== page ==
Then there is our Zinrai Deep Learning System (ZDLS), an AI appliance which was demonstrated live with customers at Forum as part of our “Experttalks” showcases. For those Experttalks, Zinrai e.g. was trained for image recognition, it “learns” what’s on the images, creates a trained model and transfers this resulting model to edge devices where it can be leveraged – all without writing a single line of source code. The edge software still has to be adapted to the specific use case, of course, but no adaptations are needed for the data analysis, transfer to and from the edge, classification of unknown images, taken by the edge device, and re-analysis and optimization of data models. And, of course, ZinRai is not only dedicated to Images but also to Text and speech recognition. It goes without saying that all this significantly accelerates the implementation of AI projects.
IoT and edge computing
Back in 2017, Fujitsu made a prediction about IoT when the likely direction of travel was far from clear. We saw a looming gap that would require organizations to bulk up their computing muscles at the edge of networks. That decision now looks prescient and points towards where we will see enterprises reap enormous benefits in 2019.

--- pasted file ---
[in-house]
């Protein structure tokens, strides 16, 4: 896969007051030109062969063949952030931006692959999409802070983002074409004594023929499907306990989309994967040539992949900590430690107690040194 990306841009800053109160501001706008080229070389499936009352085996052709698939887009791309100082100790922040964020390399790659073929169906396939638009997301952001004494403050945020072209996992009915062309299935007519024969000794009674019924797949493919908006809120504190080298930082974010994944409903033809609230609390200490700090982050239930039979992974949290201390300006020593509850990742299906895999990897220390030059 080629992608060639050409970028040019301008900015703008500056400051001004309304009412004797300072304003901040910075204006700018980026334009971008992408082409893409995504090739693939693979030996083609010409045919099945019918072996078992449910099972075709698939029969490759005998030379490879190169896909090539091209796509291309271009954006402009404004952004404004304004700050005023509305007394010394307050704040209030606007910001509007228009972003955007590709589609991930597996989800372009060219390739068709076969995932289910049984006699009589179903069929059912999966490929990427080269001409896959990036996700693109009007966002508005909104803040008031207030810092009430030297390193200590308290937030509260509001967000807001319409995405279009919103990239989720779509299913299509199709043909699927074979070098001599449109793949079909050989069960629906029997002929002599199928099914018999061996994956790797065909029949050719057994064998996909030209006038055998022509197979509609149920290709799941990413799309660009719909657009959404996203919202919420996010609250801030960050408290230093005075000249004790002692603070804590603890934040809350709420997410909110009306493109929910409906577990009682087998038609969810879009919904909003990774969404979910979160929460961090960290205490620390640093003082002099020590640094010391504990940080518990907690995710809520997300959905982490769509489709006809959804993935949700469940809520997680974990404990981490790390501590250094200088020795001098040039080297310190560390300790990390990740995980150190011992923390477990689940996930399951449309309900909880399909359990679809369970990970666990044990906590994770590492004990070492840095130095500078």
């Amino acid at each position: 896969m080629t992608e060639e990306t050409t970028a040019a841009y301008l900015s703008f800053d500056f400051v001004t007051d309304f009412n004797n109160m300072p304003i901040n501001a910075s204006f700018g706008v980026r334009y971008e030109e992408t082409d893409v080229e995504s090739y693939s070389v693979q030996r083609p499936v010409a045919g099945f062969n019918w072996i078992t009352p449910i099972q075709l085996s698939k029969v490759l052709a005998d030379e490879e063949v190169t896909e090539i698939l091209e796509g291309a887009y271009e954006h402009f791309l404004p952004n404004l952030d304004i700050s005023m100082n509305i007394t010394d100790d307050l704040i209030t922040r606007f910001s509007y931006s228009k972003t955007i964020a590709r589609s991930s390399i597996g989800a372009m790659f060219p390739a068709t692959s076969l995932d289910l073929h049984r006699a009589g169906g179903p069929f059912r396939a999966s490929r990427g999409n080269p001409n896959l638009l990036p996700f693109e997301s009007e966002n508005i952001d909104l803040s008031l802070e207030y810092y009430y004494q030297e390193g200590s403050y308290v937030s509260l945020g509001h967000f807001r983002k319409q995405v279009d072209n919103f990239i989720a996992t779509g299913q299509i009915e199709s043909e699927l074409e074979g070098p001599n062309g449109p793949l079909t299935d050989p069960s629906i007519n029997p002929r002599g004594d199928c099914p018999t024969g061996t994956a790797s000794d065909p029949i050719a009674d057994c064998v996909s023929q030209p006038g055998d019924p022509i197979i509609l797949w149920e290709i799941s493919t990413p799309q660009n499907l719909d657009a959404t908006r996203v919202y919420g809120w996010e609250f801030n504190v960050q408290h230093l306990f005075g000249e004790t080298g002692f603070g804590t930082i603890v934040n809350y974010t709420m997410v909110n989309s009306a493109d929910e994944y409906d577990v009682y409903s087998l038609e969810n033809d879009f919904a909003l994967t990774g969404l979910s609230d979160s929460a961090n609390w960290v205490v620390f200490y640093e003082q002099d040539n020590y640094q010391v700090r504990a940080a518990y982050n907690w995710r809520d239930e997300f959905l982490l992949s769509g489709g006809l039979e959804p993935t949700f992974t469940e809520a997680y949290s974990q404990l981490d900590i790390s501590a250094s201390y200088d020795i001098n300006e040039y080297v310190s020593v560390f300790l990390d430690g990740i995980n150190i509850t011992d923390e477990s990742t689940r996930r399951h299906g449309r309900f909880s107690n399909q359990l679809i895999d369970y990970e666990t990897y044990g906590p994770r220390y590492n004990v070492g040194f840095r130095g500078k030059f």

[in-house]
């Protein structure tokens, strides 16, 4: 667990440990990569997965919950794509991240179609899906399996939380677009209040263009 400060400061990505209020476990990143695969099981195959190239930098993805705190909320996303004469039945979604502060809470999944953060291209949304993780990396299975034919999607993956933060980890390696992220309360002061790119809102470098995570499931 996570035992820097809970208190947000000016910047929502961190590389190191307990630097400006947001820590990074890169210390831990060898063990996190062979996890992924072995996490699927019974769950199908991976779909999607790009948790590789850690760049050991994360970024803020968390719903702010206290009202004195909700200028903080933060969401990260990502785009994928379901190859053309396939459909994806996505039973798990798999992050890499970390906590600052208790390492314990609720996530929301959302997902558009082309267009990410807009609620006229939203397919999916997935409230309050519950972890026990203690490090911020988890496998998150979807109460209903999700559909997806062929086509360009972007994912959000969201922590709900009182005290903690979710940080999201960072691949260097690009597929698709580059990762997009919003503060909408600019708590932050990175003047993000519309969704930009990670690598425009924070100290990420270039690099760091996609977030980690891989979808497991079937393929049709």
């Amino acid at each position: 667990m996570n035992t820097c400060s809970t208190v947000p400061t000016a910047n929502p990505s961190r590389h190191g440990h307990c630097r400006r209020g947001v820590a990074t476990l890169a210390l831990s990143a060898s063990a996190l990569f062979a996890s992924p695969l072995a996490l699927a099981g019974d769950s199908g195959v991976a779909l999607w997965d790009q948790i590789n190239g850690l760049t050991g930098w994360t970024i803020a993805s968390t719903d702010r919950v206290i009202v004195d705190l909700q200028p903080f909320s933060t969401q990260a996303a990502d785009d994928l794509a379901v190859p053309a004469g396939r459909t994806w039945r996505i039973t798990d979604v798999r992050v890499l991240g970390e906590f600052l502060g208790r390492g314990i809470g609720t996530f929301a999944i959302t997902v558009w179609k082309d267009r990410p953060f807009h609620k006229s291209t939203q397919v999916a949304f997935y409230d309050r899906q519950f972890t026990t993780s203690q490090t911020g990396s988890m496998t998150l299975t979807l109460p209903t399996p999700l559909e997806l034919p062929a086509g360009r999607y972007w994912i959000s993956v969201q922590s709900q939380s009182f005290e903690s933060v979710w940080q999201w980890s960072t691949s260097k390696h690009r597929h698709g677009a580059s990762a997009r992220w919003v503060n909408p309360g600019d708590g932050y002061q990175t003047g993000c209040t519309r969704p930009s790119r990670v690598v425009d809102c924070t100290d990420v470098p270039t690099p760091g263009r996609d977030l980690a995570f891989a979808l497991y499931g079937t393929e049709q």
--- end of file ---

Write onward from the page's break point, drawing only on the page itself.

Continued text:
Our logic was that reliable bandwidth is often lacking at the edge. Think of the aggregate cost of relying on public mobile networks for data backhaul, spread over thousands of industrial sensors. If challenges like these aren’t insuperable, then there’s the latency involved in carrying that information back to the data center for analysis, decision making and the return loop for whatever actionable decisions ensue.
IoT-based systems are also increasingly becoming “artificially intelligent” at the edge. The purpose of edge computing is to capture, analyze and process data directly at the point where it is generated. The more intelligently this is done, the fewer data has to be transmitted back to central IT systems. This will become really important in 2019. For example, autonomous driving generates gigantic amounts of data, the transfer of which to a central data center is on the limit of what is possible, even with 5G technology. Here the intelligent edge will play a central role in solving future challenges.